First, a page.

|The view from Kerry Park in Queen Anne, which was about a 10-minute walk from my house in Queen Anne - before I moved to Wallingford recently.
Seattle has a lot of what we were looking for. We live right in the middle of the city (in Wallingford) and for me it's a 10-minute bike commute (to the Google office in Fremont) along the shore of Lake Union, with views of downtown, the Space Needle, and Mount Rainier. It is a fantastic neighborhood with shops, bars, restaurants, playgrounds, and one of the best elementary schools in Seattle (John Stanford) just a few blocks away.
I realized at one point that I probably know more people in Seattle than any other city -- including Boston -- with the University of Washington, Microsoft, Amazon, and Google all here I had this large pre-fab social network already in place. The tech industry is huge here and there seems to be a very active startup community.
|This is totally the view from my house in Wallingford. Yes, I would like for that damn tree to not be in the way, but what can you do?
It is no surprise that Seattle is a far more relaxed and progressive place than Boston. A lot of this is, of course, the West Coast vs. East Coast distinction, and in a lot of ways Seattle exemplifies the West Coast aesthetic, much as Boston does the East. Way way more fixie bikes, tattoos, farmers markets, lesbians, hippies, and hippie lesbians with tattoos riding fixie bikes through farmers markets here in Seattle than anywhere in New England. In a lot of ways it's like San Francisco Lite -- a bit less edgy, more approachable, more gentrified, but still very forward-thinking. I feel very much like I belong here, whereas in Boston I always felt like a bit of an outsider.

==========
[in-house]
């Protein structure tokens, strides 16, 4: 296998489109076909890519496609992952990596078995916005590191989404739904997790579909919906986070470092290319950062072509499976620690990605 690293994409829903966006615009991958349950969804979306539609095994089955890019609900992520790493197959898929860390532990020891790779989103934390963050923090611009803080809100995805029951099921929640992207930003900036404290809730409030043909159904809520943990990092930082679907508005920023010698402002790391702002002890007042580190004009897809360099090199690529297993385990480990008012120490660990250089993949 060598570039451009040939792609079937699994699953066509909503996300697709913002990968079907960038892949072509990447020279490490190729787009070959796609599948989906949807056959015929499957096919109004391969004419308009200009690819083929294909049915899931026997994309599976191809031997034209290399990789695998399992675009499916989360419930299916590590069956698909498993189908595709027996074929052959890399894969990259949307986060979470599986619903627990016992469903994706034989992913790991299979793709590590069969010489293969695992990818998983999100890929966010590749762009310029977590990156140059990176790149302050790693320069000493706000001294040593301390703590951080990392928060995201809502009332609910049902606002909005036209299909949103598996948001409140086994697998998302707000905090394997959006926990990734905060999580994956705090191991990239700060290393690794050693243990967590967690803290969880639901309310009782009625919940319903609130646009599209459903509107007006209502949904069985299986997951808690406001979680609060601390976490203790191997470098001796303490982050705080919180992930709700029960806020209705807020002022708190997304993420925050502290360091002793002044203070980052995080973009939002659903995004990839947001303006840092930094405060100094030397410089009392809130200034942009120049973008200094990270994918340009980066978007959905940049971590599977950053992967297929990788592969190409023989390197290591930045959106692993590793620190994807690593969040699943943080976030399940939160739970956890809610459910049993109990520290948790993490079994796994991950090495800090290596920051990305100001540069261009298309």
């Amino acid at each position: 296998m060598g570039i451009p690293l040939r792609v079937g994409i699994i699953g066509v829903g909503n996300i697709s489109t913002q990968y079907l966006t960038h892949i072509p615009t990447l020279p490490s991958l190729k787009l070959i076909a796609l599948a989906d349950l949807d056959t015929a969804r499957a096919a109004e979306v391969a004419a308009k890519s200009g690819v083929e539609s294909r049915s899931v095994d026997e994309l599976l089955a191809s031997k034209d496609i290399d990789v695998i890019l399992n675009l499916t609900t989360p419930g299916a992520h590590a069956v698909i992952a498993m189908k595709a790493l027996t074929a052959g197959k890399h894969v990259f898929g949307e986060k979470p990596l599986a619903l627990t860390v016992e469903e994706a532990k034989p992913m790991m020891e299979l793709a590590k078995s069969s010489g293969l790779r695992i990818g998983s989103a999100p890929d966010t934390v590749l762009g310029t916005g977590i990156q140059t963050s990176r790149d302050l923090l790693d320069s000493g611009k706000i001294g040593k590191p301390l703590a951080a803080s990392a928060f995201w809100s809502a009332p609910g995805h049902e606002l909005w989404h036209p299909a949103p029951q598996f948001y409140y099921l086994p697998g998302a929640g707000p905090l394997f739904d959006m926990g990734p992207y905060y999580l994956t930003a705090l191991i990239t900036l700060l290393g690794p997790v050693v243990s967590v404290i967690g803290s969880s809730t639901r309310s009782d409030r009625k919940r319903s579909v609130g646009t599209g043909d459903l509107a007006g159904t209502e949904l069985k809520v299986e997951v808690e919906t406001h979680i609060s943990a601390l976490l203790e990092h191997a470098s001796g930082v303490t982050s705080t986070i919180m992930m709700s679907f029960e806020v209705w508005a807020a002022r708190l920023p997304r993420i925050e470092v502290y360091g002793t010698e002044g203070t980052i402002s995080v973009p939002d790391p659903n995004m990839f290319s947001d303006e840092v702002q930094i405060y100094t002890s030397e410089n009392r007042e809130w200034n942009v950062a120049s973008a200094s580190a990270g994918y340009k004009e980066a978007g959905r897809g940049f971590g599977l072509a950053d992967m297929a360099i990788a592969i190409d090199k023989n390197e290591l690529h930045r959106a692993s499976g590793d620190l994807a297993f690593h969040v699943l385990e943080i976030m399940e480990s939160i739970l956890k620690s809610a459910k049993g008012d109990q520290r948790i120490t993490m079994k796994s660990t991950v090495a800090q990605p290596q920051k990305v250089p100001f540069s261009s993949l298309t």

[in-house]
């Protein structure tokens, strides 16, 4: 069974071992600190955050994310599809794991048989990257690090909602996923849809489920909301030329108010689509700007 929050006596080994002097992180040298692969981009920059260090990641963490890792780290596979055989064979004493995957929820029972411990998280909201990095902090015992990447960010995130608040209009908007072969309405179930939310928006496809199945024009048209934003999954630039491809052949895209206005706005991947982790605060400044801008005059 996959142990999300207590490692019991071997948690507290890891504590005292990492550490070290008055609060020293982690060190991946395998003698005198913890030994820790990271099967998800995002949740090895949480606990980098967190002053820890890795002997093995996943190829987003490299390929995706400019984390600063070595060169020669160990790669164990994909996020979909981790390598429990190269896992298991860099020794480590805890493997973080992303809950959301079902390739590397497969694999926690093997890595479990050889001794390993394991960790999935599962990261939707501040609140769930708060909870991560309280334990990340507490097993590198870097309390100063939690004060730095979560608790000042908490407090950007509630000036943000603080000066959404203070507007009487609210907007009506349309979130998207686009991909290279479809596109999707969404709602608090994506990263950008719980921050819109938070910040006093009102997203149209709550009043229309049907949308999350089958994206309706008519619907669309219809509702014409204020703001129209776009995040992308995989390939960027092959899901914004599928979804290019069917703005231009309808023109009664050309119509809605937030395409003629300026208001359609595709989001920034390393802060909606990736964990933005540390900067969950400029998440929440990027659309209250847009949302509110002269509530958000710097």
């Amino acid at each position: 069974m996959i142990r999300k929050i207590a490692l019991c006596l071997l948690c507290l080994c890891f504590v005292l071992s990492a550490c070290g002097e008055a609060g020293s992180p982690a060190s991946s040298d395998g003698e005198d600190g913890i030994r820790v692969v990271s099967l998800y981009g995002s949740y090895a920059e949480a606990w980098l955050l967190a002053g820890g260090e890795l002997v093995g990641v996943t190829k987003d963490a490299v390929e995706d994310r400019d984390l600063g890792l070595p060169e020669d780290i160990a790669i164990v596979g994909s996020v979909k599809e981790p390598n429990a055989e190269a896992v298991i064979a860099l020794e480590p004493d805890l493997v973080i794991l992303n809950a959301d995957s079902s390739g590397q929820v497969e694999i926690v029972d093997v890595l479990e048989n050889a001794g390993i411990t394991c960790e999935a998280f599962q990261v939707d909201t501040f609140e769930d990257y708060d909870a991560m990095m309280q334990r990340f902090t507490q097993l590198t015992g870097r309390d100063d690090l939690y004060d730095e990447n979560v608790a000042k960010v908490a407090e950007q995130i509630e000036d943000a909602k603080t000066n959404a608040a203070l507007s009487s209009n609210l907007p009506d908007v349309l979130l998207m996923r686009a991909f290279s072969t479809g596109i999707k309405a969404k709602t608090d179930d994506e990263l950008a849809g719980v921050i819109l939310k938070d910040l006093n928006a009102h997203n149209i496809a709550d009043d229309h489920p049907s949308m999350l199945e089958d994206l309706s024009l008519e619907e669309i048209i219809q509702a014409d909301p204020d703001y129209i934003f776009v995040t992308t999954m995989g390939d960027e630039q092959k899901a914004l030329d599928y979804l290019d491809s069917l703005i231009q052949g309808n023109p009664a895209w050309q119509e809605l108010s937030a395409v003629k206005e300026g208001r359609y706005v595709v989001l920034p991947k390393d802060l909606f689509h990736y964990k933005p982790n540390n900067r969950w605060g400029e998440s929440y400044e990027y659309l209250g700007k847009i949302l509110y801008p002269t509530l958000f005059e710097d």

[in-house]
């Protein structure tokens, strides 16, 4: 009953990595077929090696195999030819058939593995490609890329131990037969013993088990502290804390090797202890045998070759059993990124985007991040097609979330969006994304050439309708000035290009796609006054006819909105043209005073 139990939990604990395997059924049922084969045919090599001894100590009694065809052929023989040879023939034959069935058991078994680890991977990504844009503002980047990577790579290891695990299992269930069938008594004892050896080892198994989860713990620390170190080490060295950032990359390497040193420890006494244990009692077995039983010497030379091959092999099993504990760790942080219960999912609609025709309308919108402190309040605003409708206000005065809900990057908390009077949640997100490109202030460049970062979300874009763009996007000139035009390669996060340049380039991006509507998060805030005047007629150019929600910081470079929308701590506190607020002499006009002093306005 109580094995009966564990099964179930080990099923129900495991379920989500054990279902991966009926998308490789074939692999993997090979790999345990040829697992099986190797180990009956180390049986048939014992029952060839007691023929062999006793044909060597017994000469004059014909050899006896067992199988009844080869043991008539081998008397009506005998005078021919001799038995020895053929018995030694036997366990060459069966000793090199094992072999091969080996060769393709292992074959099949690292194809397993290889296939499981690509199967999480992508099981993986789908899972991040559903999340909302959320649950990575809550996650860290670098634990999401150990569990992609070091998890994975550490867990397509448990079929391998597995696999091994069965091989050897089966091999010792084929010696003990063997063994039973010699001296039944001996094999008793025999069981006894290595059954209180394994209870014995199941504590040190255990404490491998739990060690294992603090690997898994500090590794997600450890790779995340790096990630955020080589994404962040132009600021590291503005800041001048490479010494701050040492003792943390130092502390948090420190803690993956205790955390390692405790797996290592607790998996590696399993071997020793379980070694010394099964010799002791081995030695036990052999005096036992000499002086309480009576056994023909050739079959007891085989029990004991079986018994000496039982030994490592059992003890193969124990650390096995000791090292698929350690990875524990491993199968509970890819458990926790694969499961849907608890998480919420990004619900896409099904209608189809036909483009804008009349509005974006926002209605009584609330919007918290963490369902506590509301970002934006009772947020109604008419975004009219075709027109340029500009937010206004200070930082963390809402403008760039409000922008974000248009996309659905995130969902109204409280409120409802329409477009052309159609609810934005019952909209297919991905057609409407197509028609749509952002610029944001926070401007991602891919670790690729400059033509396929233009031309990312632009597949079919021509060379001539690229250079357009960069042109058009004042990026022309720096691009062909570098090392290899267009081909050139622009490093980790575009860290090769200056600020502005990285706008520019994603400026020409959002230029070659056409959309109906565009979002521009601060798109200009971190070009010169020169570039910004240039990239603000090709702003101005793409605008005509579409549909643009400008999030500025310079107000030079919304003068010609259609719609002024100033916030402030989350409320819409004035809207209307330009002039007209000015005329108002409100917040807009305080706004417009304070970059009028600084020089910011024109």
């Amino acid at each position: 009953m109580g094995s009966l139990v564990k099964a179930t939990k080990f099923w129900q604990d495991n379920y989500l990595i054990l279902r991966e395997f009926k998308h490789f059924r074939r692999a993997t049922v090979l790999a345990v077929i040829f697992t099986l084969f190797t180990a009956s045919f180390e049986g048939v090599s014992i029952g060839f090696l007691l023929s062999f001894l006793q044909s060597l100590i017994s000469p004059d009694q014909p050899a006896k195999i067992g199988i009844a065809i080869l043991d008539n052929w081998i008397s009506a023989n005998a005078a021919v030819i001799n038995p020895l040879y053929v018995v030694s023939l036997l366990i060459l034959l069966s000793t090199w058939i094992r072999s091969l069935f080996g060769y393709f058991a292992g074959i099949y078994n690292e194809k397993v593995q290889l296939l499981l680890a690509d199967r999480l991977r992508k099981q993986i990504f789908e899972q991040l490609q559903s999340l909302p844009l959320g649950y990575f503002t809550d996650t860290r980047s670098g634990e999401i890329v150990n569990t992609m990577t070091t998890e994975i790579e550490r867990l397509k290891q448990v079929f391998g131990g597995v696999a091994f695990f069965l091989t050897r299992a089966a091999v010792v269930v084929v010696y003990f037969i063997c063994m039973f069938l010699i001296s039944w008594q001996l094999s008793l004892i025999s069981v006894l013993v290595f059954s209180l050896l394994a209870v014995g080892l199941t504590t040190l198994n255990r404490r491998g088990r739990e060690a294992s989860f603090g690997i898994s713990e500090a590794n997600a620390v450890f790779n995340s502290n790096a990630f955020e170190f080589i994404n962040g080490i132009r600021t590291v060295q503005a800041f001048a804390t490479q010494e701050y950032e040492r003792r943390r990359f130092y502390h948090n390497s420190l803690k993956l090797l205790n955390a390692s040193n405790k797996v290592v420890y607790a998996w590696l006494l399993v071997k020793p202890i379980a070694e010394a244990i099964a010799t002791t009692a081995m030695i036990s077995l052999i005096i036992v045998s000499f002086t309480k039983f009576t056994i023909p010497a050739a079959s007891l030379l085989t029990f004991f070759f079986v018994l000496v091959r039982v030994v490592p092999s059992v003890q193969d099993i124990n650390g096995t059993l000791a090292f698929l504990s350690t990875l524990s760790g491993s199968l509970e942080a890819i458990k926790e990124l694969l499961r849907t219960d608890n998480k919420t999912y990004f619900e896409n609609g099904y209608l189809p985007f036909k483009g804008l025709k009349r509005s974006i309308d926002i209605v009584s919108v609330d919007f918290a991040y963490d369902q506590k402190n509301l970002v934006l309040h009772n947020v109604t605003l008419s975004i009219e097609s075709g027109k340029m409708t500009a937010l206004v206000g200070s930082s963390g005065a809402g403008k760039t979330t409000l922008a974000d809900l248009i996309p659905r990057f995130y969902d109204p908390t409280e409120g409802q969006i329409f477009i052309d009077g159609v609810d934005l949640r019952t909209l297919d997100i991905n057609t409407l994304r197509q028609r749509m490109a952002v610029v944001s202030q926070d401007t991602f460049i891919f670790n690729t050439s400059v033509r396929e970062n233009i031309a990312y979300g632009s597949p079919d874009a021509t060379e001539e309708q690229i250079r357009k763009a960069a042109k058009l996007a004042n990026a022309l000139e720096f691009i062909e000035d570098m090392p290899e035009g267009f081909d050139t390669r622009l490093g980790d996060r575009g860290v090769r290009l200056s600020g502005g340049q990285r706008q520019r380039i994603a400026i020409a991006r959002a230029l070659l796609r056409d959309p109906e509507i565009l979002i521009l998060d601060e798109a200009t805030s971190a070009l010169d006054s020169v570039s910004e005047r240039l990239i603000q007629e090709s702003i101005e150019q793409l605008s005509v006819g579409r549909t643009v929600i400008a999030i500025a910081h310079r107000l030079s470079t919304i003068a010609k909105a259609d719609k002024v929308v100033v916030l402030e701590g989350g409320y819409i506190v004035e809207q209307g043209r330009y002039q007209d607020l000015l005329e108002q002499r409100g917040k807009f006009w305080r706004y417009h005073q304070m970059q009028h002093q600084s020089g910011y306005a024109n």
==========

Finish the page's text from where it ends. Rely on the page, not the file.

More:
So far I'm digging the restaurant and cocktail scene in Seattle, which is more adventurous and less stuffy than what you find in Boston (although Boston has some damn good food). I miss really good Chinese food (which is harder to find than you would expect), and surprisingly Seattle doesn't have a ton of great Mexican food options, although I happen to live about a block from the best taco truck in town. Thai and sushi are excellent here, and there seems to be a lot more casual, foodie-type places all over town which do crazy shit like Korean comfort food and ice cream sandwiches.
What am I not so crazy about? Well, I'm on the fence about the weather. The summer has (mostly) been beautiful - 75 degrees, sunny, no humidity at all. Mixed in have been some cooler rainy days that feel out of place for the season. The first couple of months we were here, in April and May, it was rainy and overcast pretty much every day. I take it this is typical for Seattle. The long term question is whether I will be more or less content with this pattern than Boston, which has a much wider temperature range, a couple of months of unbearably cold and snowy weather each year, and sweltering humid summers. It remains to be seen.
Second, everyone in Seattle appears to be white. This is not true of course, but at least in the neighborhoods where I spend most of my time, there is a lot less racial and cultural diversity than Boston. My understanding is that this is due to largely historical reasons where minorities were shut out of many neighborhoods, but the effects persist today. I will ponder this more deeply the next time I'm sitting at a sidewalk café with my dog while sipping an organic soy latte and checking Google+ on my MacBook Pro. It's the thing to do here, you know.